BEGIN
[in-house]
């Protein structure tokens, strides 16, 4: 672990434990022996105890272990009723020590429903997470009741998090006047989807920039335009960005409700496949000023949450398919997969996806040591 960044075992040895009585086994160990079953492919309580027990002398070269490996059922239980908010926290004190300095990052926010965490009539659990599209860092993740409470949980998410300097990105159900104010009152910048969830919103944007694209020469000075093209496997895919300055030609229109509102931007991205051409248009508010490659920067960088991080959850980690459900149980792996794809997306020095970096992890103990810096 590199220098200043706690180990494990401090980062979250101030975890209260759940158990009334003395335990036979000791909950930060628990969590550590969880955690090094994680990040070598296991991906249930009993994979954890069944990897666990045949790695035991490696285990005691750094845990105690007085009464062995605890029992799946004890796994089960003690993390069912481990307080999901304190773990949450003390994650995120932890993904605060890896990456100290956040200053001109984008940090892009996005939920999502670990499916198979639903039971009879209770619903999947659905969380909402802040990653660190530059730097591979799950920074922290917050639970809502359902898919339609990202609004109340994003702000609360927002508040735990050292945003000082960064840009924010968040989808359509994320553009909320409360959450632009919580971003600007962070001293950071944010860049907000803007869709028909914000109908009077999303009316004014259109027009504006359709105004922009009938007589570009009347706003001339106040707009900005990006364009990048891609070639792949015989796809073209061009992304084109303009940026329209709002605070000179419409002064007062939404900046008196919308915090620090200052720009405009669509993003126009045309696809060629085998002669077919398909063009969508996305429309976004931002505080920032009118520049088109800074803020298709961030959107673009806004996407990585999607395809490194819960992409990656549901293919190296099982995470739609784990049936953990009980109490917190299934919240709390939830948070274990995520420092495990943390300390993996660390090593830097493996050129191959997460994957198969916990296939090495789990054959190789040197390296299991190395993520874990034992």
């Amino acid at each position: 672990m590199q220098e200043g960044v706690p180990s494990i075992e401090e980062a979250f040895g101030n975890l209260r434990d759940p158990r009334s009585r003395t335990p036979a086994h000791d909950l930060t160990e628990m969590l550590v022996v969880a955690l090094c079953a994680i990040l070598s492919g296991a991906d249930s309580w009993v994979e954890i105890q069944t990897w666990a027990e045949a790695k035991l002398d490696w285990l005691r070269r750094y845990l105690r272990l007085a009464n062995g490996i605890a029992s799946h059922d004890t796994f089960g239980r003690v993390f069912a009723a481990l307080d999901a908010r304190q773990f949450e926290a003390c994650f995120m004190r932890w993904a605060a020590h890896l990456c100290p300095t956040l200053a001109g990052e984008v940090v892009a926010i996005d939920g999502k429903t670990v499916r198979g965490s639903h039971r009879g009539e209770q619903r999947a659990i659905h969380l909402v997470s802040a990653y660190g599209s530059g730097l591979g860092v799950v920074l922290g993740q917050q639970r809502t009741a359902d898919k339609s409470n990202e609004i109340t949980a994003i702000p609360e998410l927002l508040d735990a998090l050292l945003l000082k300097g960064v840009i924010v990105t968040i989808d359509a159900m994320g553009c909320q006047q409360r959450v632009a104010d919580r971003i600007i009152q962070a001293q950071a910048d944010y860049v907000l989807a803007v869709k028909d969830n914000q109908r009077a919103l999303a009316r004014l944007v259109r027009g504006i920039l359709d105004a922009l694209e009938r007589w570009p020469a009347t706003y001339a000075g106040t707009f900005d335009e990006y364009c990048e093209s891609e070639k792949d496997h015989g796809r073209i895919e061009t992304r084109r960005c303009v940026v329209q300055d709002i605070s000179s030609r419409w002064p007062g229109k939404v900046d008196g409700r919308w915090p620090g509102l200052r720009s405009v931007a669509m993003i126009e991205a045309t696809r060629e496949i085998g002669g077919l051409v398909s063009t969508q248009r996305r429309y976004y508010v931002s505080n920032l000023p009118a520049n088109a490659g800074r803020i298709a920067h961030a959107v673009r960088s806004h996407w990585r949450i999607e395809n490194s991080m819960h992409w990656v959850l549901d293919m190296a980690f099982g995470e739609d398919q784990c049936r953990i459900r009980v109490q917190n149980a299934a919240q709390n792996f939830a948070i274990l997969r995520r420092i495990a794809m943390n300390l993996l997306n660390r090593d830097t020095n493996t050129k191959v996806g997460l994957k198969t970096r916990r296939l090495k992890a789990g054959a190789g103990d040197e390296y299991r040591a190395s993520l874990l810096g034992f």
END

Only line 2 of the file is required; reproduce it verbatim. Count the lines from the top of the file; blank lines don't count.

């Protein structure tokens, strides 16, 4: 672990434990022996105890272990009723020590429903997470009741998090006047989807920039335009960005409700496949000023949450398919997969996806040591 960044075992040895009585086994160990079953492919309580027990002398070269490996059922239980908010926290004190300095990052926010965490009539659990599209860092993740409470949980998410300097990105159900104010009152910048969830919103944007694209020469000075093209496997895919300055030609229109509102931007991205051409248009508010490659920067960088991080959850980690459900149980792996794809997306020095970096992890103990810096 590199220098200043706690180990494990401090980062979250101030975890209260759940158990009334003395335990036979000791909950930060628990969590550590969880955690090094994680990040070598296991991906249930009993994979954890069944990897666990045949790695035991490696285990005691750094845990105690007085009464062995605890029992799946004890796994089960003690993390069912481990307080999901304190773990949450003390994650995120932890993904605060890896990456100290956040200053001109984008940090892009996005939920999502670990499916198979639903039971009879209770619903999947659905969380909402802040990653660190530059730097591979799950920074922290917050639970809502359902898919339609990202609004109340994003702000609360927002508040735990050292945003000082960064840009924010968040989808359509994320553009909320409360959450632009919580971003600007962070001293950071944010860049907000803007869709028909914000109908009077999303009316004014259109027009504006359709105004922009009938007589570009009347706003001339106040707009900005990006364009990048891609070639792949015989796809073209061009992304084109303009940026329209709002605070000179419409002064007062939404900046008196919308915090620090200052720009405009669509993003126009045309696809060629085998002669077919398909063009969508996305429309976004931002505080920032009118520049088109800074803020298709961030959107673009806004996407990585999607395809490194819960992409990656549901293919190296099982995470739609784990049936953990009980109490917190299934919240709390939830948070274990995520420092495990943390300390993996660390090593830097493996050129191959997460994957198969916990296939090495789990054959190789040197390296299991190395993520874990034992």